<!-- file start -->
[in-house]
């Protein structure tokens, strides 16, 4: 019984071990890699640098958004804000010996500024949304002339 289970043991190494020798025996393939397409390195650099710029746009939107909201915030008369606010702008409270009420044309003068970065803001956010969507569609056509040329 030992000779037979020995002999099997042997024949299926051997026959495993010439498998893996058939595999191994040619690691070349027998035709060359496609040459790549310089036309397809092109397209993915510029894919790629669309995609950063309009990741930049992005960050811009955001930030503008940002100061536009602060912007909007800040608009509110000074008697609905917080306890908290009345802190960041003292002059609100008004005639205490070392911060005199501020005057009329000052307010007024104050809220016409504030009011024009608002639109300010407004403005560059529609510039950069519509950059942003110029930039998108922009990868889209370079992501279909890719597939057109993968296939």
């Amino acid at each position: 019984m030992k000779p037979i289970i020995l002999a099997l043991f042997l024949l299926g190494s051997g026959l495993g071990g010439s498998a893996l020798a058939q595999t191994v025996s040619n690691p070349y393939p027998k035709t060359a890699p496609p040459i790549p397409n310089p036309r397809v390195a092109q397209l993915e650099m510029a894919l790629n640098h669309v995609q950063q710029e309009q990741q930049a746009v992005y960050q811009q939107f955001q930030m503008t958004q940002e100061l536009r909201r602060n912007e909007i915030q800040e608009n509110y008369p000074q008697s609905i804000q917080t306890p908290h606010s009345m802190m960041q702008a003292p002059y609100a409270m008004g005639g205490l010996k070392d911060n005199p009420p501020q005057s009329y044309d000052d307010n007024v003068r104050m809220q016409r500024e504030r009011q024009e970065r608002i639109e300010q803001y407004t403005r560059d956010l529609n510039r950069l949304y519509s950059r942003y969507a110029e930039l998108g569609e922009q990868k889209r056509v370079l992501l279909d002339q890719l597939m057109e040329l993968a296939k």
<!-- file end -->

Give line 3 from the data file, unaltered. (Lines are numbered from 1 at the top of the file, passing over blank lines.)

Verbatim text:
């Amino acid at each position: 019984m030992k000779p037979i289970i020995l002999a099997l043991f042997l024949l299926g190494s051997g026959l495993g071990g010439s498998a893996l020798a058939q595999t191994v025996s040619n690691p070349y393939p027998k035709t060359a890699p496609p040459i790549p397409n310089p036309r397809v390195a092109q397209l993915e650099m510029a894919l790629n640098h669309v995609q950063q710029e309009q990741q930049a746009v992005y960050q811009q939107f955001q930030m503008t958004q940002e100061l536009r909201r602060n912007e909007i915030q800040e608009n509110y008369p000074q008697s609905i804000q917080t306890p908290h606010s009345m802190m960041q702008a003292p002059y609100a409270m008004g005639g205490l010996k070392d911060n005199p009420p501020q005057s009329y044309d000052d307010n007024v003068r104050m809220q016409r500024e504030r009011q024009e970065r608002i639109e300010q803001y407004t403005r560059d956010l529609n510039r950069l949304y519509s950059r942003y969507a110029e930039l998108g569609e922009q990868k889209r056509v370079l992501l279909d002339q890719l597939m057109e040329l993968a296939k």